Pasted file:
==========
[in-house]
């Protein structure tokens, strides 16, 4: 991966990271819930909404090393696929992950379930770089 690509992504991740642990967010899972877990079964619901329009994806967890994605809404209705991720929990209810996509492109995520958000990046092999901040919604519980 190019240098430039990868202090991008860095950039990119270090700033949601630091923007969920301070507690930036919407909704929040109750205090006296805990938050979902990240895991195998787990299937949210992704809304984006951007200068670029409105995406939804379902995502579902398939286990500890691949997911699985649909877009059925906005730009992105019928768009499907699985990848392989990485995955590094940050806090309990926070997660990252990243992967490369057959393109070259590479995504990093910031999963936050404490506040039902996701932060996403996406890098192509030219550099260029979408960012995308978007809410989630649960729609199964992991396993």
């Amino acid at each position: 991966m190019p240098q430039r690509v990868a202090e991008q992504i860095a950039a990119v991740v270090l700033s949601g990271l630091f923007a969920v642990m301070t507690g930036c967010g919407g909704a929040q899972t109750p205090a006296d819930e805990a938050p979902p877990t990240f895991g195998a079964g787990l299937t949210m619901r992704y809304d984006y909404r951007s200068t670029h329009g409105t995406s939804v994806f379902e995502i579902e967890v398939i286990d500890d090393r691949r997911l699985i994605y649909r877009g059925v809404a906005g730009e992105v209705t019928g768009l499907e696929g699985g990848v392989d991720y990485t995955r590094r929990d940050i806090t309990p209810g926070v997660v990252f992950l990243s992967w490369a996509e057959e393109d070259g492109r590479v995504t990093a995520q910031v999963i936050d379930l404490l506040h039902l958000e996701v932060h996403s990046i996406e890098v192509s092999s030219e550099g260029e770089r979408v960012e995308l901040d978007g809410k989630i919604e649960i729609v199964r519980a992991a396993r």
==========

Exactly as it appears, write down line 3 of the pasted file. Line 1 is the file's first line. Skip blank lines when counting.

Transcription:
């Amino acid at each position: 991966m190019p240098q430039r690509v990868a202090e991008q992504i860095a950039a990119v991740v270090l700033s949601g990271l630091f923007a969920v642990m301070t507690g930036c967010g919407g909704a929040q899972t109750p205090a006296d819930e805990a938050p979902p877990t990240f895991g195998a079964g787990l299937t949210m619901r992704y809304d984006y909404r951007s200068t670029h329009g409105t995406s939804v994806f379902e995502i579902e967890v398939i286990d500890d090393r691949r997911l699985i994605y649909r877009g059925v809404a906005g730009e992105v209705t019928g768009l499907e696929g699985g990848v392989d991720y990485t995955r590094r929990d940050i806090t309990p209810g926070v997660v990252f992950l990243s992967w490369a996509e057959e393109d070259g492109r590479v995504t990093a995520q910031v999963i936050d379930l404490l506040h039902l958000e996701v932060h996403s990046i996406e890098v192509s092999s030219e550099g260029e770089r979408v960012e995308l901040d978007g809410k989630i919604e649960i729609v199964r519980a992991a396993r």